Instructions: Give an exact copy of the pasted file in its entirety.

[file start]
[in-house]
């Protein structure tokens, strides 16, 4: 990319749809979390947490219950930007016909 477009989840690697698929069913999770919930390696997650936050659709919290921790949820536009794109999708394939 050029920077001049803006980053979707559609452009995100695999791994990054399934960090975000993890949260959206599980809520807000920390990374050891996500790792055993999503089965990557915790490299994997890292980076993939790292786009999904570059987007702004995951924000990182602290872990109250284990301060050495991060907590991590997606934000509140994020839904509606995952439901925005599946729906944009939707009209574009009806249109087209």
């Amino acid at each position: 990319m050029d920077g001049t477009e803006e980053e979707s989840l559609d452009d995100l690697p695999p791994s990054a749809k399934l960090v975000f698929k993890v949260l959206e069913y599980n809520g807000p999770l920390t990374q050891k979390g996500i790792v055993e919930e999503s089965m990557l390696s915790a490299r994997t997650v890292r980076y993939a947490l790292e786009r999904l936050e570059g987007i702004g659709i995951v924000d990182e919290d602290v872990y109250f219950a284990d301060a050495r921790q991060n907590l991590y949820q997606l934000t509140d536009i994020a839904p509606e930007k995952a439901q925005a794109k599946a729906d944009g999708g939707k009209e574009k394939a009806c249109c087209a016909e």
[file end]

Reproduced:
[in-house]
């Protein structure tokens, strides 16, 4: 990319749809979390947490219950930007016909 477009989840690697698929069913999770919930390696997650936050659709919290921790949820536009794109999708394939 050029920077001049803006980053979707559609452009995100695999791994990054399934960090975000993890949260959206599980809520807000920390990374050891996500790792055993999503089965990557915790490299994997890292980076993939790292786009999904570059987007702004995951924000990182602290872990109250284990301060050495991060907590991590997606934000509140994020839904509606995952439901925005599946729906944009939707009209574009009806249109087209």
């Amino acid at each position: 990319m050029d920077g001049t477009e803006e980053e979707s989840l559609d452009d995100l690697p695999p791994s990054a749809k399934l960090v975000f698929k993890v949260l959206e069913y599980n809520g807000p999770l920390t990374q050891k979390g996500i790792v055993e919930e999503s089965m990557l390696s915790a490299r994997t997650v890292r980076y993939a947490l790292e786009r999904l936050e570059g987007i702004g659709i995951v924000d990182e919290d602290v872990y109250f219950a284990d301060a050495r921790q991060n907590l991590y949820q997606l934000t509140d536009i994020a839904p509606e930007k995952a439901q925005a794109k599946a729906d944009g999708g939707k009209e574009k394939a009806c249109c087209a016909e």